A question for school administrators: do you prove a point when you tell kids they can’t have fun during big ceremonies? A high school senior in Maine was told he will not be awarded his diploma because he took a bow and blew a kiss to his family when his name was called during commencement ceremonies this week.
It’s becoming increasingly common for schools to crack the whip on behavior at big events, be they high school graduation or sixth grade awards ceremonies, but there’s something to be said for letting kids enjoy the moment.
A five-year-old pumping his fists when he gets his kindergarten completion slip isn’t going to send the entire school into a frenzy. And, believe it or not, a high school senior whipping out a beach ball and letting it fly across to his buddy isn’t going to destroy the day.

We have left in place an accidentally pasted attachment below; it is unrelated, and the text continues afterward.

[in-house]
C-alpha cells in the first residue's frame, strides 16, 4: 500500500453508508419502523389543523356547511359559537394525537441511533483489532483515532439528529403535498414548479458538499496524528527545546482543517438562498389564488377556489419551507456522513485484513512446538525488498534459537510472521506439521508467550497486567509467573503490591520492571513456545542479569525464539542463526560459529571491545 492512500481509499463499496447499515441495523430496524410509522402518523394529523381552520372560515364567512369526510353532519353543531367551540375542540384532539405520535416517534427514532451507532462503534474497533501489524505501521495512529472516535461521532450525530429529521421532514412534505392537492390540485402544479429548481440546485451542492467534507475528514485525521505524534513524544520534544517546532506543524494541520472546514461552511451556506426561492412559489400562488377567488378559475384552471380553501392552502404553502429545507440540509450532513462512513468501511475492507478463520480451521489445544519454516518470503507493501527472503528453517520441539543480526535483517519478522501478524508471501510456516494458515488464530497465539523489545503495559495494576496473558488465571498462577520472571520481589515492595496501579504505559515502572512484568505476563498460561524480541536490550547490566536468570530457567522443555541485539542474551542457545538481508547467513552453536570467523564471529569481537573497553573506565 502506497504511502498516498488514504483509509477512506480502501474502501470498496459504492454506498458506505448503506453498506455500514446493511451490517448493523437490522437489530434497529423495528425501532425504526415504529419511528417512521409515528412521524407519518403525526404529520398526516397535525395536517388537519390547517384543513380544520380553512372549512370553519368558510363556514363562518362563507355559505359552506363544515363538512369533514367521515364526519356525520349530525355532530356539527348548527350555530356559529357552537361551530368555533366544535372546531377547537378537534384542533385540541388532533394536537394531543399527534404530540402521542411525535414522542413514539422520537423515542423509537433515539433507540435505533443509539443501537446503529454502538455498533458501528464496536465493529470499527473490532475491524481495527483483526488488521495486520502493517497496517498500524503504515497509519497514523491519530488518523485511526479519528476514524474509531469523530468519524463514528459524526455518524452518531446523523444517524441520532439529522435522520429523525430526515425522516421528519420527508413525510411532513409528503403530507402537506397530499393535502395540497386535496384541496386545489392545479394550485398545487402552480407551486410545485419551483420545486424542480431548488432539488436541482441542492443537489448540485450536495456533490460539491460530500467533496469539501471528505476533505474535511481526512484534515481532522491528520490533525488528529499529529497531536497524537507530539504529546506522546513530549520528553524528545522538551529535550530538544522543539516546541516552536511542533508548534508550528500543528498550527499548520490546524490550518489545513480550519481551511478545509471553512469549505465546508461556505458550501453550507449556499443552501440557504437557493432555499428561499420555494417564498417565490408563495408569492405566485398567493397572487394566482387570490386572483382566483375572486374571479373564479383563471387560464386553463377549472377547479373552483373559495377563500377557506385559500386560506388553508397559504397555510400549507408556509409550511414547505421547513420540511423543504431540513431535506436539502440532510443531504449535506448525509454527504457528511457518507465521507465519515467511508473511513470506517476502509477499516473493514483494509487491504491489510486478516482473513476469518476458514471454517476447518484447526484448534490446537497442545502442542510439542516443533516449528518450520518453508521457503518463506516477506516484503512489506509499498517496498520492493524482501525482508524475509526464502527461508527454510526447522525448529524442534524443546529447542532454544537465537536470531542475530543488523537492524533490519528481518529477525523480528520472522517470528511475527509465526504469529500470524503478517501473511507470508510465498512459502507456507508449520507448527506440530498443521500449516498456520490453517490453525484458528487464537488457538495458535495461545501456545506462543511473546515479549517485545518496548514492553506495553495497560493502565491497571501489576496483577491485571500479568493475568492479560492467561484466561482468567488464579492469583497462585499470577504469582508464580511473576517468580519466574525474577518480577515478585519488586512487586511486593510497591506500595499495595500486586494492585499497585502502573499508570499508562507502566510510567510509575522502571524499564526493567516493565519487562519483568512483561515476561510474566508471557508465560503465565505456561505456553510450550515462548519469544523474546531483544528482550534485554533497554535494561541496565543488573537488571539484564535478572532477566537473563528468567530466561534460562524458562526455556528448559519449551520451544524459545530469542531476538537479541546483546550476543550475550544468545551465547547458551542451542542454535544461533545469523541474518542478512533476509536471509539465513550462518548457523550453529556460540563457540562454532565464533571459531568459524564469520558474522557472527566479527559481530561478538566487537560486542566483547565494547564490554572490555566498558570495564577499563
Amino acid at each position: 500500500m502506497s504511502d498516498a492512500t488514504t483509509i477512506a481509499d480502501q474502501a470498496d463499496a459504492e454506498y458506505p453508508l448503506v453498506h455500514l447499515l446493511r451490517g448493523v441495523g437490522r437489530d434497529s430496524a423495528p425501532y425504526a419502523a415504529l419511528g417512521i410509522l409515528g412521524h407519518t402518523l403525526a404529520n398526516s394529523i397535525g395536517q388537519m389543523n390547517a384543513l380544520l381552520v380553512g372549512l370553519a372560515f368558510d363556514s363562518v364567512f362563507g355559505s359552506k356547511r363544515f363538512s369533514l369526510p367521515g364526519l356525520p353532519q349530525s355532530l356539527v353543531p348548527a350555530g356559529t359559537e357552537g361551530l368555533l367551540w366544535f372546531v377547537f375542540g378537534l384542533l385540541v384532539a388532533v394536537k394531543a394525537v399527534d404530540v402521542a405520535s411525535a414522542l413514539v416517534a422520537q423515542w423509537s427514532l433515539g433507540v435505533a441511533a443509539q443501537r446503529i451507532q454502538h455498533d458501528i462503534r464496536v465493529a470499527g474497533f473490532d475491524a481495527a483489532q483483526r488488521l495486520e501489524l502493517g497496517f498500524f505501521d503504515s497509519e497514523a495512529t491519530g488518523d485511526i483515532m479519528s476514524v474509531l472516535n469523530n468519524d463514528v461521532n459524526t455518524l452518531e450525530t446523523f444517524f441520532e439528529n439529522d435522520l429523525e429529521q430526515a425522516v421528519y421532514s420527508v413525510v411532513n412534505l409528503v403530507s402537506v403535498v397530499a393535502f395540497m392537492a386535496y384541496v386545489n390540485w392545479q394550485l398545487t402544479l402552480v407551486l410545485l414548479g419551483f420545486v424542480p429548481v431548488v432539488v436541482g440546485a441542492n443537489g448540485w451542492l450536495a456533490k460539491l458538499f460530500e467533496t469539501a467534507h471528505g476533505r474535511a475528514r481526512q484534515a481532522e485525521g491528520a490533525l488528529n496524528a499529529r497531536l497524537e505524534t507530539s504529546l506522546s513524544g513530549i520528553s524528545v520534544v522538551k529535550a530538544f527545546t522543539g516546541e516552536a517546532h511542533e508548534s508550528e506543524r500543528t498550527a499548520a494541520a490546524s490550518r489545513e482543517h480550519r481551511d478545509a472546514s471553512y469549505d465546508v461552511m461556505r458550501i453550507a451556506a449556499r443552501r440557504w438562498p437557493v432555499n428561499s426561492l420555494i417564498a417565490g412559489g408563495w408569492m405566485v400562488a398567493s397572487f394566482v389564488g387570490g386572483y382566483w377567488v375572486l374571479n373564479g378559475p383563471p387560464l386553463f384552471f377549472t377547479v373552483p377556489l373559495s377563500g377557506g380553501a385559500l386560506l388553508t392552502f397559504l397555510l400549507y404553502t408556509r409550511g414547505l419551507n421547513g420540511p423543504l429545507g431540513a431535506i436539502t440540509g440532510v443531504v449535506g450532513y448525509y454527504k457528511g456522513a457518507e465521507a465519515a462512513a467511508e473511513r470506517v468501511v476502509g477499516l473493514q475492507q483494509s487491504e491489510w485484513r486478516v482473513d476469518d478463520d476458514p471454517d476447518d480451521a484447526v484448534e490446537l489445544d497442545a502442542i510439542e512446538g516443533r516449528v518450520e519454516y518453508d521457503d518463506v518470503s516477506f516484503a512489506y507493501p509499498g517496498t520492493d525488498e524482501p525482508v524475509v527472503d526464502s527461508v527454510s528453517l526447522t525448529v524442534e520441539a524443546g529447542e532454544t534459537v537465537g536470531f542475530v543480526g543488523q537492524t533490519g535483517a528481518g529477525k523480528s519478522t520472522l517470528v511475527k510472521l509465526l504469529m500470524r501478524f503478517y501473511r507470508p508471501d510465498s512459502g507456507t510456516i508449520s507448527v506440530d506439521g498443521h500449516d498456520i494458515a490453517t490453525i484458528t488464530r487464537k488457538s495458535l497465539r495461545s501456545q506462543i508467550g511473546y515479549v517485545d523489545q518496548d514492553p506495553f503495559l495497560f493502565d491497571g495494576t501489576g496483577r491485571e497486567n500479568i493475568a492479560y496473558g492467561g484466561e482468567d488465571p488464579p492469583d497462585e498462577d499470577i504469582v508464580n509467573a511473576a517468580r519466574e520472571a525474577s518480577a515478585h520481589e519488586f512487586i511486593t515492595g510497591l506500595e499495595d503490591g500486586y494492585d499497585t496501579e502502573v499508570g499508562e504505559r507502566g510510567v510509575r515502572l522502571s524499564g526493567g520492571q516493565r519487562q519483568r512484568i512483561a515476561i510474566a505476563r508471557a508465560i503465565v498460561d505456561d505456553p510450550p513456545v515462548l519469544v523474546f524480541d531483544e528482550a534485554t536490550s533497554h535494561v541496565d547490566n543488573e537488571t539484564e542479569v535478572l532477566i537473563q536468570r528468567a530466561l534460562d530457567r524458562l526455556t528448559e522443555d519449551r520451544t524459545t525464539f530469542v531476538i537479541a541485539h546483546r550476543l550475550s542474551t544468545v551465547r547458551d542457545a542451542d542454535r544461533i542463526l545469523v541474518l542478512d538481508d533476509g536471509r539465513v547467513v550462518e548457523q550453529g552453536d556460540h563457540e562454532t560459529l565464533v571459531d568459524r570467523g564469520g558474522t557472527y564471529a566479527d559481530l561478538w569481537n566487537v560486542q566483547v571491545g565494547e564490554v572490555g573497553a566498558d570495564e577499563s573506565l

Kids – even kids who are about to become adults – are still human beings. You can let them have fun. Really.
Take Justin Denney. Both he and mom Mary signed a code of conduct form before graduation, but she was as shocked as he was when the school refused to hand over his diploma for his bow and kiss. She said it was “showboating,” not misbehavior.
As a newspaper reporter, graduation is one of my favorite events to cover every year. People are in good moods. The kids are laughing, they’re parents grinning from ear to ear. So I roll my eyes at the lecture every year by the class advisors to the kids not to throw their mortarboards and not to be silly and not to chew gum and not to do this and not to do that.
It’s their big day, people, let them celebrate. For heaven’s sakes, WE do it! Brides and grooms throw up their hands and blow kisses on the walk down the aisle after the ceremony and mothers and fathers dance with their kids on their shoulders at concerts.
Do we really want to raise a generation of kids who sit on their hands?